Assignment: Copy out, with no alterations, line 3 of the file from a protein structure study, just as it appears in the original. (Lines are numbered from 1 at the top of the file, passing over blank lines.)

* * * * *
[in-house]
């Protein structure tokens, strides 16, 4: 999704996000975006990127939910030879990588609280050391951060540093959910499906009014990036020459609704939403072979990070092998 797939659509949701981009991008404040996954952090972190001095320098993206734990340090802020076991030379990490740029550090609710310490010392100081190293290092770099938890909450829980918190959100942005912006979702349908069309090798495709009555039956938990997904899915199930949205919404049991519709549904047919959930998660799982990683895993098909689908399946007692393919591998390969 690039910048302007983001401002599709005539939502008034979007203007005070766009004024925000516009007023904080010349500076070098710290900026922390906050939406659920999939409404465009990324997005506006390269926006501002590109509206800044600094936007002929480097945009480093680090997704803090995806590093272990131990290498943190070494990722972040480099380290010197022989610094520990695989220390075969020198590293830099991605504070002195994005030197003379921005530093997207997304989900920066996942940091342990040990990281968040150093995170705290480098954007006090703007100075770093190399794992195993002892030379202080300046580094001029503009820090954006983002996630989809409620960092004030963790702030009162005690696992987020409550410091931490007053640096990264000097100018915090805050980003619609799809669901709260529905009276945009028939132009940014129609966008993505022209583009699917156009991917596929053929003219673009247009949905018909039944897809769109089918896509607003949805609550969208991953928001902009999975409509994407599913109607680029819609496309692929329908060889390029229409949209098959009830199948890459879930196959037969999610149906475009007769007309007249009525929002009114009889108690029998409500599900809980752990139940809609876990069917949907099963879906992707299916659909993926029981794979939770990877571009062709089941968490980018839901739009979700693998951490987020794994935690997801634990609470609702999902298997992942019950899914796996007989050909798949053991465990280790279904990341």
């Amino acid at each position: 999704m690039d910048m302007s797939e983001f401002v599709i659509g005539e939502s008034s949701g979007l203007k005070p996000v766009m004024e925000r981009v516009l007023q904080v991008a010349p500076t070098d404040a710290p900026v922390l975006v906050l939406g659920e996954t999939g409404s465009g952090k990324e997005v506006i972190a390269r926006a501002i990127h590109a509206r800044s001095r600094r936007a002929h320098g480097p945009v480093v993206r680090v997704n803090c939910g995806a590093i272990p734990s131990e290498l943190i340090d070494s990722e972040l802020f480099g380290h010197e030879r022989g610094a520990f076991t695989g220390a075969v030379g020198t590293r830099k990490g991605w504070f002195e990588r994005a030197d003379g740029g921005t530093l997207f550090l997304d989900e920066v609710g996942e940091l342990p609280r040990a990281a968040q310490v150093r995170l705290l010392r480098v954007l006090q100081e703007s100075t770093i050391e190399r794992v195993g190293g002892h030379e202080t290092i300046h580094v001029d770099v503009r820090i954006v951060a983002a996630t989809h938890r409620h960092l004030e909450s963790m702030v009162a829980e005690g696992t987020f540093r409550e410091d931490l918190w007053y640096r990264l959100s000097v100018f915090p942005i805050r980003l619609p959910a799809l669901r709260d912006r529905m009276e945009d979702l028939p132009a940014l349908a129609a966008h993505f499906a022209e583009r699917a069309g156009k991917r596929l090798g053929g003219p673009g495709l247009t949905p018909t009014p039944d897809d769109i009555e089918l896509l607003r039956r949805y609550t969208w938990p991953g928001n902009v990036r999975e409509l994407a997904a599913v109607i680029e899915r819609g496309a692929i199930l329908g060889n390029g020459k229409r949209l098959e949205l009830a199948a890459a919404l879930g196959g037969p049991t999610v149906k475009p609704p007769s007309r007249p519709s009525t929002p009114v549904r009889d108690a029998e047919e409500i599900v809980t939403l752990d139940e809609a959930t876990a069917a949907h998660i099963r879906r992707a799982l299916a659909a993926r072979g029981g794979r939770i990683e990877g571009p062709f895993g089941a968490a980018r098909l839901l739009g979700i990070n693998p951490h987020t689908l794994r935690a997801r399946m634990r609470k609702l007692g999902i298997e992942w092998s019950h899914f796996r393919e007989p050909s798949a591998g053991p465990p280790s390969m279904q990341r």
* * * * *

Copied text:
């Amino acid at each position: 999704m690039d910048m302007s797939e983001f401002v599709i659509g005539e939502s008034s949701g979007l203007k005070p996000v766009m004024e925000r981009v516009l007023q904080v991008a010349p500076t070098d404040a710290p900026v922390l975006v906050l939406g659920e996954t999939g409404s465009g952090k990324e997005v506006i972190a390269r926006a501002i990127h590109a509206r800044s001095r600094r936007a002929h320098g480097p945009v480093v993206r680090v997704n803090c939910g995806a590093i272990p734990s131990e290498l943190i340090d070494s990722e972040l802020f480099g380290h010197e030879r022989g610094a520990f076991t695989g220390a075969v030379g020198t590293r830099k990490g991605w504070f002195e990588r994005a030197d003379g740029g921005t530093l997207f550090l997304d989900e920066v609710g996942e940091l342990p609280r040990a990281a968040q310490v150093r995170l705290l010392r480098v954007l006090q100081e703007s100075t770093i050391e190399r794992v195993g190293g002892h030379e202080t290092i300046h580094v001029d770099v503009r820090i954006v951060a983002a996630t989809h938890r409620h960092l004030e909450s963790m702030v009162a829980e005690g696992t987020f540093r409550e410091d931490l918190w007053y640096r990264l959100s000097v100018f915090p942005i805050r980003l619609p959910a799809l669901r709260d912006r529905m009276e945009d979702l028939p132009a940014l349908a129609a966008h993505f499906a022209e583009r699917a069309g156009k991917r596929l090798g053929g003219p673009g495709l247009t949905p018909t009014p039944d897809d769109i009555e089918l896509l607003r039956r949805y609550t969208w938990p991953g928001n902009v990036r999975e409509l994407a997904a599913v109607i680029e899915r819609g496309a692929i199930l329908g060889n390029g020459k229409r949209l098959e949205l009830a199948a890459a919404l879930g196959g037969p049991t999610v149906k475009p609704p007769s007309r007249p519709s009525t929002p009114v549904r009889d108690a029998e047919e409500i599900v809980t939403l752990d139940e809609a959930t876990a069917a949907h998660i099963r879906r992707a799982l299916a659909a993926r072979g029981g794979r939770i990683e990877g571009p062709f895993g089941a968490a980018r098909l839901l739009g979700i990070n693998p951490h987020t689908l794994r935690a997801r399946m634990r609470k609702l007692g999902i298997e992942w092998s019950h899914f796996r393919e007989p050909s798949a591998g053991p465990p280790s390969m279904q990341r």